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Author: Trevar Big red star, 1000 posts Add to my Favorite Fools Ignore this person (you won't see their posts anymore) Number: 8890 of 27821
Subject: Re: Index Fund Drip Date: 7/17/1999 12:29 PM
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I think I read that the original poster was looking for a fund with no minimum or a low minimum to get started and an automatic monthly investment option. Vanguard has high minimums for all their index funds ($3,000 for taxable accounts, $1,000 for IRAs), and I don't think they offer automatic investment options. Their expense ratios are the lowest in the business, but for some investors the high minimums and lack of an automatic investment option are major obstacles.

To the original poster: You might want to take a look at TIAA-CREF's mutual funds. They are fairly new funds but they are modeled after TIAA-CREF's extremely solid and excellently performing equity funds that have been available to institutional investors for many, many years. The mutual funds have low minimums ($250), and I think they even waive that minimum if you sign up for automatic monthly investments of at least $50 or $100 dollars. The expense ratios are also quite low. TIAA-CREF practices an enhanced form of indexing -- about 80% true indexing (based on computer-run mathematical models), about 20% is actively managed with a goal to beating the market return by just a small amount. The company has been quite successful with this strategy over the years. Here's their website: http://www.tiaa-cref.org.

Trevar

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Author: TMFRunkle Big gold star, 5000 posts Add to my Favorite Fools Ignore this person (you won't see their posts anymore) Number: 8893 of 27821
Subject: Re: Index Fund Drip Date: 7/17/1999 4:24 PM
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It's great that you found an index fund without a minimum investment - many of them require a rather high amount to get started.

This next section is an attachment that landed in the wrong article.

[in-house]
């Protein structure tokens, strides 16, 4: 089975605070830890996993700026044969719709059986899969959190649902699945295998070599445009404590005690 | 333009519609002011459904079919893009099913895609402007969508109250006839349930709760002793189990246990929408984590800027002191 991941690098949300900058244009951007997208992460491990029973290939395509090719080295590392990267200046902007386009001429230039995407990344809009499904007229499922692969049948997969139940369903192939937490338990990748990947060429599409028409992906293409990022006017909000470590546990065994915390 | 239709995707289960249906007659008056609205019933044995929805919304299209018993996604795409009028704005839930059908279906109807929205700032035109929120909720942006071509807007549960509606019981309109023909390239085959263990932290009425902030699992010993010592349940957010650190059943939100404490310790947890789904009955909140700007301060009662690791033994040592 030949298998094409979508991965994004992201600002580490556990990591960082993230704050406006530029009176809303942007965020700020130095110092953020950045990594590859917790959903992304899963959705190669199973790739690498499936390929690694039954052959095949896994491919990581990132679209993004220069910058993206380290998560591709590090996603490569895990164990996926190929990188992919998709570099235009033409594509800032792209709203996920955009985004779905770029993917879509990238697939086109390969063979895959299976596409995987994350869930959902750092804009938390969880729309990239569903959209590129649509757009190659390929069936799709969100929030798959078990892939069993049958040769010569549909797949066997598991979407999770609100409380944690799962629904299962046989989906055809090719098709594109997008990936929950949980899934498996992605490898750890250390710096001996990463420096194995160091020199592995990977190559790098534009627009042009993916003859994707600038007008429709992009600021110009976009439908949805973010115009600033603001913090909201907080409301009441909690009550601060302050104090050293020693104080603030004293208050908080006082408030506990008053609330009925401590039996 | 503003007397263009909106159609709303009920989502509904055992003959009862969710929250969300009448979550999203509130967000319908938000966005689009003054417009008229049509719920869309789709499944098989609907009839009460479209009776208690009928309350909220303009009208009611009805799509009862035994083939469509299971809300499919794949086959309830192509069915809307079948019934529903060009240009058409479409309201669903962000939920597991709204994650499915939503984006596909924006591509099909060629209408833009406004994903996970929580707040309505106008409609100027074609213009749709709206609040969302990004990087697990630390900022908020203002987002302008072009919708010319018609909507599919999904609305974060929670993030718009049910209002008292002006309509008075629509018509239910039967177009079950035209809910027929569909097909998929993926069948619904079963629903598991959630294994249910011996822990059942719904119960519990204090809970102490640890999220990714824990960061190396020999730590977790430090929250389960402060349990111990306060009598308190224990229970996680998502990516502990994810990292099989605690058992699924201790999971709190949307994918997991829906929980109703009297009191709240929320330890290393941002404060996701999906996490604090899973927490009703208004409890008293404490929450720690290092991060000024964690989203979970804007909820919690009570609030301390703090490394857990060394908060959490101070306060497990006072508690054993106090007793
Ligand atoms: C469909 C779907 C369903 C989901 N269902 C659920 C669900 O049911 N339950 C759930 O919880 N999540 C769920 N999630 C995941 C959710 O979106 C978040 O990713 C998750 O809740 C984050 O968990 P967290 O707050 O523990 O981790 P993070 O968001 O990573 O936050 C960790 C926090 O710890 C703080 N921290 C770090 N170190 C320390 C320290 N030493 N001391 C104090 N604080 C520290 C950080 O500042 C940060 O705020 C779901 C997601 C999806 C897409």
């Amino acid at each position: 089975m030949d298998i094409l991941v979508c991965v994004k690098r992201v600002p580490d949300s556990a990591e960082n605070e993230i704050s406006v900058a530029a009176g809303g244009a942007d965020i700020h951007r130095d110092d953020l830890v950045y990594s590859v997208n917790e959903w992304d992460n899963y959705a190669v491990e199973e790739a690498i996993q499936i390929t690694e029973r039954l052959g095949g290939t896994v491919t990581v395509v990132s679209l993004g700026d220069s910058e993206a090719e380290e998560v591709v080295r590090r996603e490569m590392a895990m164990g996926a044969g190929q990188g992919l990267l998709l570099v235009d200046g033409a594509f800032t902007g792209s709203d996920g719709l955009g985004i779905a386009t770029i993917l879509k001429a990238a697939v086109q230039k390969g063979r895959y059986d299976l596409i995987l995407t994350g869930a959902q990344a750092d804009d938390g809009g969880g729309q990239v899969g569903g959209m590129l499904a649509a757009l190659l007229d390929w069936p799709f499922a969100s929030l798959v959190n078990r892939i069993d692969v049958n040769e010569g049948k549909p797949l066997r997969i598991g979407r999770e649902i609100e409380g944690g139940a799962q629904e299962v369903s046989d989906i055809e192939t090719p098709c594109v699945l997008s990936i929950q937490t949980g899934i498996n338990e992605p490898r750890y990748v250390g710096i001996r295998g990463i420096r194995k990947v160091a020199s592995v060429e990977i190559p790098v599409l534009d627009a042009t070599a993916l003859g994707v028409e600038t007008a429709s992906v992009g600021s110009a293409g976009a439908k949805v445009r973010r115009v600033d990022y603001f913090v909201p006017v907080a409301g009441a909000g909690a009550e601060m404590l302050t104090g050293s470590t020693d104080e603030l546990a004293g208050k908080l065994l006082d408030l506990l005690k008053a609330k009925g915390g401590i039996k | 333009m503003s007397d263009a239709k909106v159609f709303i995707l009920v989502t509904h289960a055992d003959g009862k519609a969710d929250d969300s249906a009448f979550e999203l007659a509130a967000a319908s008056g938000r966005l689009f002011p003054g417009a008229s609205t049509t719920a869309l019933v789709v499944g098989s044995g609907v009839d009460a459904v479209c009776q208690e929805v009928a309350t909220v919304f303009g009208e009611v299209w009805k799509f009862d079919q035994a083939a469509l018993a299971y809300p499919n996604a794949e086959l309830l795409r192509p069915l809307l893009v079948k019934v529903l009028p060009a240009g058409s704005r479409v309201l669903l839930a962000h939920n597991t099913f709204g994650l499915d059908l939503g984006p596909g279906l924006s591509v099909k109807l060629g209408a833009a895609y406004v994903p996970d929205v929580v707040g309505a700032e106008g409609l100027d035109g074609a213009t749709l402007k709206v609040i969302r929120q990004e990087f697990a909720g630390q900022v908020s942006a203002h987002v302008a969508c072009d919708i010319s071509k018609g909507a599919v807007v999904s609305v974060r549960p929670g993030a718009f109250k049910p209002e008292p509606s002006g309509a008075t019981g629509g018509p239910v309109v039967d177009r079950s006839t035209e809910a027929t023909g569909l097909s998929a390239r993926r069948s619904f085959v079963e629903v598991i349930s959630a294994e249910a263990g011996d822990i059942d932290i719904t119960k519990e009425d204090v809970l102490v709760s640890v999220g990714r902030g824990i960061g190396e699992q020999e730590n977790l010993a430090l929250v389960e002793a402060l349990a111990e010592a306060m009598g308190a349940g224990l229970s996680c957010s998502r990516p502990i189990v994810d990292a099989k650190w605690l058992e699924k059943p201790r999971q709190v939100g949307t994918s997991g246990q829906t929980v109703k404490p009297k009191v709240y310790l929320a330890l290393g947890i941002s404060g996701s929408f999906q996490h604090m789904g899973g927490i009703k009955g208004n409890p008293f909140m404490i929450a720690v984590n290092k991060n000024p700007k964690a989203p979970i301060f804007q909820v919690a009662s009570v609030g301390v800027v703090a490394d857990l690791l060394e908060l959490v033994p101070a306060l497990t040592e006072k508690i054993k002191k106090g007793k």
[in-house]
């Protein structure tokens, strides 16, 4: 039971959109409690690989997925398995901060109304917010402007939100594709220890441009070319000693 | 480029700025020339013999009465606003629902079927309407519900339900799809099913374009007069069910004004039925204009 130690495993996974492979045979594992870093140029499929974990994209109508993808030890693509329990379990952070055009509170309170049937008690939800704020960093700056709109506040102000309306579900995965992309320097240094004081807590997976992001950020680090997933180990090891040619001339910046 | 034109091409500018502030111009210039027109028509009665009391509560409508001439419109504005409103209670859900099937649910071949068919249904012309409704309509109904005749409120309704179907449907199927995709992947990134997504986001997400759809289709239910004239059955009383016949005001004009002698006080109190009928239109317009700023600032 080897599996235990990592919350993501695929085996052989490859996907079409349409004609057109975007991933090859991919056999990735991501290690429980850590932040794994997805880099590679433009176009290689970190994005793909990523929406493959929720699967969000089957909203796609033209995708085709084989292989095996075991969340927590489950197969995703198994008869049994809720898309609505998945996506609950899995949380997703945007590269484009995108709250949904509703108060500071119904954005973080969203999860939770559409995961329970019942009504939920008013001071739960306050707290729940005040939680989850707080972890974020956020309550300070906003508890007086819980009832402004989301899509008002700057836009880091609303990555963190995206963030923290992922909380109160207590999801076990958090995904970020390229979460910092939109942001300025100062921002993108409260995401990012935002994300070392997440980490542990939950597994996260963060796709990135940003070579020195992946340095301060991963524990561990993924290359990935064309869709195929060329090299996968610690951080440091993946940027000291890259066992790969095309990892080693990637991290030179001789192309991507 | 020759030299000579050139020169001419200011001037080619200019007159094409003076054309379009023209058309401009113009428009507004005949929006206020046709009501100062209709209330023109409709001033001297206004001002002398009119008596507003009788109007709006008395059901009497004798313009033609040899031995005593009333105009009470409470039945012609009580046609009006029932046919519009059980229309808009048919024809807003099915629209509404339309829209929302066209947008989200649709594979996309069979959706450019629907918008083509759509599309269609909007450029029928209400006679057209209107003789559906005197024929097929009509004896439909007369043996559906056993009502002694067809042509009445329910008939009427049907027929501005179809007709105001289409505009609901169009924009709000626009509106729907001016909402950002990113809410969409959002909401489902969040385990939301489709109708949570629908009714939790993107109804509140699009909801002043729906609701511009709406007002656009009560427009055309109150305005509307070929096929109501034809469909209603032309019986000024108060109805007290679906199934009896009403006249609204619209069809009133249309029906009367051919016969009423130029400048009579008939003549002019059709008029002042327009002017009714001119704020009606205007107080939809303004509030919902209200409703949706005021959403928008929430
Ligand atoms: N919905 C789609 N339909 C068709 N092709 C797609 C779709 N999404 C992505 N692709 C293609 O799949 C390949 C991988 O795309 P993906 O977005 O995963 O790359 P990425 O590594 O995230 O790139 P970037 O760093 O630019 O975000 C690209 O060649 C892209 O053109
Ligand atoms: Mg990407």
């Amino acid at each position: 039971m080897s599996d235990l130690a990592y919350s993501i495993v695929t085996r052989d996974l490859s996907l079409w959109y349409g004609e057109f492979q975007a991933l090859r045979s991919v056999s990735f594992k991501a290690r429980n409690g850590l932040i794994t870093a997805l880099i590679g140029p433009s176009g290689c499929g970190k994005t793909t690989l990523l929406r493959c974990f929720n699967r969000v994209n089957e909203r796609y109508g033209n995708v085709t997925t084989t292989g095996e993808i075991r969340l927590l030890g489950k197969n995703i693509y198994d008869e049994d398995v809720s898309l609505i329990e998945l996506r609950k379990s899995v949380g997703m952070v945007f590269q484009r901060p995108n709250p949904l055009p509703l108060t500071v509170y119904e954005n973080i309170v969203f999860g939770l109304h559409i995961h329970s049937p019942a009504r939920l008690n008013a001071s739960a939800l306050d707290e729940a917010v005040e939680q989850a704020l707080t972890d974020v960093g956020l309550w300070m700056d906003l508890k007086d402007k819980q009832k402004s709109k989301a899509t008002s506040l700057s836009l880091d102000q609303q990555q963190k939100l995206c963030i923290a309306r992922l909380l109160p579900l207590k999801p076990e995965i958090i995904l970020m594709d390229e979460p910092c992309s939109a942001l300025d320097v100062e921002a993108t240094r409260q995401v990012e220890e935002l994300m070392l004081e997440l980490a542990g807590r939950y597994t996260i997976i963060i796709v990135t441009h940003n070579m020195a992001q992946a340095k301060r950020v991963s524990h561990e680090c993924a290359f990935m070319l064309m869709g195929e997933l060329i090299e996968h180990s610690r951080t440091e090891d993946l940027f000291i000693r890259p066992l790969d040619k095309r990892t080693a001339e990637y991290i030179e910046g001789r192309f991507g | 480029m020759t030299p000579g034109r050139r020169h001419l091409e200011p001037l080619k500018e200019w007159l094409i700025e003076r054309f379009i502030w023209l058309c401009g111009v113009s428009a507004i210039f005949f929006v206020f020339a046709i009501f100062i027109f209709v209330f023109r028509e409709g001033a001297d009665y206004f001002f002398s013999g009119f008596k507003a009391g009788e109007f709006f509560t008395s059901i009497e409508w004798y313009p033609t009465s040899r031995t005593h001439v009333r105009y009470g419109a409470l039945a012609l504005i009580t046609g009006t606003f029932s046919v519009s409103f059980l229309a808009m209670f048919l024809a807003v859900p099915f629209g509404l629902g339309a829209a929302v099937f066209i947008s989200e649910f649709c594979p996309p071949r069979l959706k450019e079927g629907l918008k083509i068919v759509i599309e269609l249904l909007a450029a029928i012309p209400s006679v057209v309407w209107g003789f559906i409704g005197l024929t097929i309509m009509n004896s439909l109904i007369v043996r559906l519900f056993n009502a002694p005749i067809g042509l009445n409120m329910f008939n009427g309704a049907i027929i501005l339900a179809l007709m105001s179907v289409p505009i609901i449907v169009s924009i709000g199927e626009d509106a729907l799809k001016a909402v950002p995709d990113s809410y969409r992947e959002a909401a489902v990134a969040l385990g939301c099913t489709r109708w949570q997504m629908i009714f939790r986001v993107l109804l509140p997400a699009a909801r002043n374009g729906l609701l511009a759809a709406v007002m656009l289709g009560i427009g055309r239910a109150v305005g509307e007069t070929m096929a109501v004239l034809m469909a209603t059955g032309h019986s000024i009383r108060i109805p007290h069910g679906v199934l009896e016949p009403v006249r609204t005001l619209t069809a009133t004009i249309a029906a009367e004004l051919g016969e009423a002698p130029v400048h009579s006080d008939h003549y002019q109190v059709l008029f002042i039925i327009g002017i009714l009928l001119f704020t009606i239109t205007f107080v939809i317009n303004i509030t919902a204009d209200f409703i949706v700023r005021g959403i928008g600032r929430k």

BTW, I think the term you may be looking for is dollar cost averaging (DCA) rather than dividend reinvesting (DRiP). Usually the term DRiP is reserved for reinvestment programs that involve individual stocks. Many mutual funds allow for dividends to be reinvested however, so I guess in a sense ...

Actually, the programs we talk about are Optional Cash Purchase plans, BUT the companies have called them Dividend Reinvestment Plans. It's probably rooted in the history of how they developed. I once got into a discussion about this item in a chat. The individual I was talking to insisted you could not make optional cash purchases in a DRIP. I told him my Coke statement said "Dividend Reinvestment Plan" He insisted I was wrong about the optional cash payments I thought I'd made to Coke (where did they go?). It was a very difficult chat...

George

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Author: TMFRunkle Big gold star, 5000 posts Add to my Favorite Fools Ignore this person (you won't see their posts anymore) Number: 8894 of 27821
Subject: Re: Index Fund Drip Date: 7/17/1999 4:39 PM
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Let me go back on the Index fund - that expense ratio is awfully high. I checked E-Trade, and it offers a fund with a 0.32% expense ratio. It requires $1,000 minimum investment, which is lower than Vanguard, but only requires $250 for an IRA. That's not too bad, I would look twice at a fund with a 0.88% expense ratio, even if it is waived to 0.44%.

Vanguard requires a minimum of $3,000 for a regular account and $1,000 for an IRA. However, its expense ratio is only 0.11%. Obviously, if you can get up the money, Vanguard is pretty good.

George

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Author: indycctx Big red star, 1000 posts Add to my Favorite Fools Ignore this person (you won't see their posts anymore) Number: 8895 of 27821
Subject: Re: Index Fund Drip Date: 7/17/1999 6:01 PM
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Vanguard requires a minimum of $3,000 for a regular account and $1,000 for an IRA. However, its expense ratio is only 0.11%. Obviously, if you can get up the money, Vanguard is pretty good.

I believe you meant to type 0.19% -- pretty darn good, still. (Don't want to hype Vanguard more than its worth, which is still considerable...)

Never go on an adventure without a hat!
Indy

http://users.interconnect.net/indy/

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Author: Knavish One star, 50 posts Add to my Favorite Fools Ignore this person (you won't see their posts anymore) Number: 8897 of 27821
Subject: Re: Index Fund Drip Date: 7/17/1999 7:43 PM